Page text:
One of the secrets to having a well trained responsive horse is to make sure your horse is light and supple. Suppleness is when you ask a horse to give his head to one side or the other and he willingly gives to your hand by following the bit. There is no resistance. It also means that you can bend and position any part of the horse’s body to perform any desired maneuver. It’s sometimes called form to function. In fact, lightness and suppleness are the key ingredients to top performance. Without them your horse’s performance will never be better than mediocre. Suppleness is what allows us to position a horse’s body. Without proper suppleness and form, there is no way a horse can correctly perform any of the maneuvers expected of a ranch horse. If you want your horse to perform good stops, turns, lead changes etc. then having him supple is a must. A horse must also be light. He needs to willingly let us position his body quickly and without a struggle. Also, a horse will never perform as freely or as athletically as he is capable until he is light.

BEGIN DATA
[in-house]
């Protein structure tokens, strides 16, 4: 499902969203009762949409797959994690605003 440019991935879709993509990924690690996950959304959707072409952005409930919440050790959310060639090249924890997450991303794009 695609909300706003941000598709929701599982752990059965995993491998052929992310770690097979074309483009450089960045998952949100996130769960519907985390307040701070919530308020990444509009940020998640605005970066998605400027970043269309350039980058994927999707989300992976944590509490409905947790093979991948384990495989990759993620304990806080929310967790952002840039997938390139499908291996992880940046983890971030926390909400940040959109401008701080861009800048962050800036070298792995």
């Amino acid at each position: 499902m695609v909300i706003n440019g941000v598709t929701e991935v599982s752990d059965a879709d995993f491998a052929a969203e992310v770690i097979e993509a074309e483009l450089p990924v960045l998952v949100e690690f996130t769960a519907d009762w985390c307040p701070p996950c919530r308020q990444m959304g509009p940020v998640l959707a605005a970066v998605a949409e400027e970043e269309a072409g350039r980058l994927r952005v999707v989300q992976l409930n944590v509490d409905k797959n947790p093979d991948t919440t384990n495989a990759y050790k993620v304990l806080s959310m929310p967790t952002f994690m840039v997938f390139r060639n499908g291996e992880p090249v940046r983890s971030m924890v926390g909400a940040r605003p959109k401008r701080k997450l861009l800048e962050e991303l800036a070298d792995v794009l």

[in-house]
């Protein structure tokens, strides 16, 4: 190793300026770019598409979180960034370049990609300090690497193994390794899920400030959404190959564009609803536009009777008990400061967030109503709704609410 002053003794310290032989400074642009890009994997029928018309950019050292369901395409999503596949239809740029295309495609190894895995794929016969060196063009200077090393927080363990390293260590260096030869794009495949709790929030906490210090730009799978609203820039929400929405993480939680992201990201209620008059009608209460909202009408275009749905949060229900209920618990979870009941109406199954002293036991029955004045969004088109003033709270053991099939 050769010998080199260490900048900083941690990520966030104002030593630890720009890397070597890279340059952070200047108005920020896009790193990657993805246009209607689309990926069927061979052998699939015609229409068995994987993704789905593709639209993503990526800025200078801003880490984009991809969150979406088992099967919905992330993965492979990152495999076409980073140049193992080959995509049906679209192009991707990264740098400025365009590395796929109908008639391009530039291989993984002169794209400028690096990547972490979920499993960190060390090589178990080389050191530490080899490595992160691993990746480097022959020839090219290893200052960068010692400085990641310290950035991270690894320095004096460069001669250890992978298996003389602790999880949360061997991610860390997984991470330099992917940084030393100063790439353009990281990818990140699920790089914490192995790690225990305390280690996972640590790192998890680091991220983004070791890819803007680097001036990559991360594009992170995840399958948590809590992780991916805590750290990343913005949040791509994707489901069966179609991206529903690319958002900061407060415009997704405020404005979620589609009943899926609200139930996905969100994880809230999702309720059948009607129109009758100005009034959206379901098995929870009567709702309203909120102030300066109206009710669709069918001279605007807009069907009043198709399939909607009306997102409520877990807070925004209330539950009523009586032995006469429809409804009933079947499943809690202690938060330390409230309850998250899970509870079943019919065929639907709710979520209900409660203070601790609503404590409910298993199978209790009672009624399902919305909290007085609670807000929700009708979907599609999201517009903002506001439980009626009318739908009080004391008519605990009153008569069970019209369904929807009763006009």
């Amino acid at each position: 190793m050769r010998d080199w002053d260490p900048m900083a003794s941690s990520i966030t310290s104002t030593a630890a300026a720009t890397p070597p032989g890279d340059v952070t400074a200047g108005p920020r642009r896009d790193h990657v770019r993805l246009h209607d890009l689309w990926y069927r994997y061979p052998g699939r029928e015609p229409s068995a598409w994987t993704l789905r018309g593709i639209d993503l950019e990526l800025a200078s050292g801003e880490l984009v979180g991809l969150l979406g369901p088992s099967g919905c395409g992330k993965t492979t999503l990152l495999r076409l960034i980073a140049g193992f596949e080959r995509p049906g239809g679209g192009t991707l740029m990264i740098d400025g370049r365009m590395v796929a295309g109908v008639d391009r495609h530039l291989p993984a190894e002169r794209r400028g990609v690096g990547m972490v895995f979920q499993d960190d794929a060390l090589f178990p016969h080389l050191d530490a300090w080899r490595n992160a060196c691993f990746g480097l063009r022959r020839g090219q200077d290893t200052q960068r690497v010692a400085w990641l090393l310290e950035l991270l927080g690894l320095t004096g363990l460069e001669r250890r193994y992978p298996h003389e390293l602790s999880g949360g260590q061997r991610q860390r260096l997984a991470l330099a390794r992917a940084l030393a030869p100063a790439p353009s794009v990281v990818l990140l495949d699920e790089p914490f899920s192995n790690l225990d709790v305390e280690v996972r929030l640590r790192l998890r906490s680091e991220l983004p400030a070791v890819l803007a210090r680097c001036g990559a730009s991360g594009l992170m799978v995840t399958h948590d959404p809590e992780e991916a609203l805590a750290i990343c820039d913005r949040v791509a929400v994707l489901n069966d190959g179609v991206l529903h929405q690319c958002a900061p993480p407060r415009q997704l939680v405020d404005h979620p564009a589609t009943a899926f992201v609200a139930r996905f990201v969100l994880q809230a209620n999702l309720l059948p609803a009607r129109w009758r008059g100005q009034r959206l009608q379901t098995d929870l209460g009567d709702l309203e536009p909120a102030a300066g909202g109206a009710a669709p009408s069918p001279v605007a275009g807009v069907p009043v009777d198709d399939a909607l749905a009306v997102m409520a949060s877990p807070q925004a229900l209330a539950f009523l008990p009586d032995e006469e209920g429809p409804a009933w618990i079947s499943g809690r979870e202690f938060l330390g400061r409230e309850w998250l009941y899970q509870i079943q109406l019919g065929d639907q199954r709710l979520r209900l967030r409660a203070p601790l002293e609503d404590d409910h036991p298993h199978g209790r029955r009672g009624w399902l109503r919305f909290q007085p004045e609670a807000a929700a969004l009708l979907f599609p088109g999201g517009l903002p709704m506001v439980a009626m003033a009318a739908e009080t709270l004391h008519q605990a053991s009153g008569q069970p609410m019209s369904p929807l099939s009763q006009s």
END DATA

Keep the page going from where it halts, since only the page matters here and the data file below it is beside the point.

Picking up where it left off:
Scheduling Clinic Dates for Remainder of 2015

Advertisement Template 2If you would like for me to conduct a clinic at your arena, I am scheduling now for the remainder of 2015. First available dates will be mid-August at this time for Saturday dates. More options if a Tuesday or Thursday (day or evening) Clinic would work for you. Contact me with your ideas and needs- we will work something out.

Thoughts to Reflect:

1. Reward the Try, not the Result- keep the horse trying and results will come.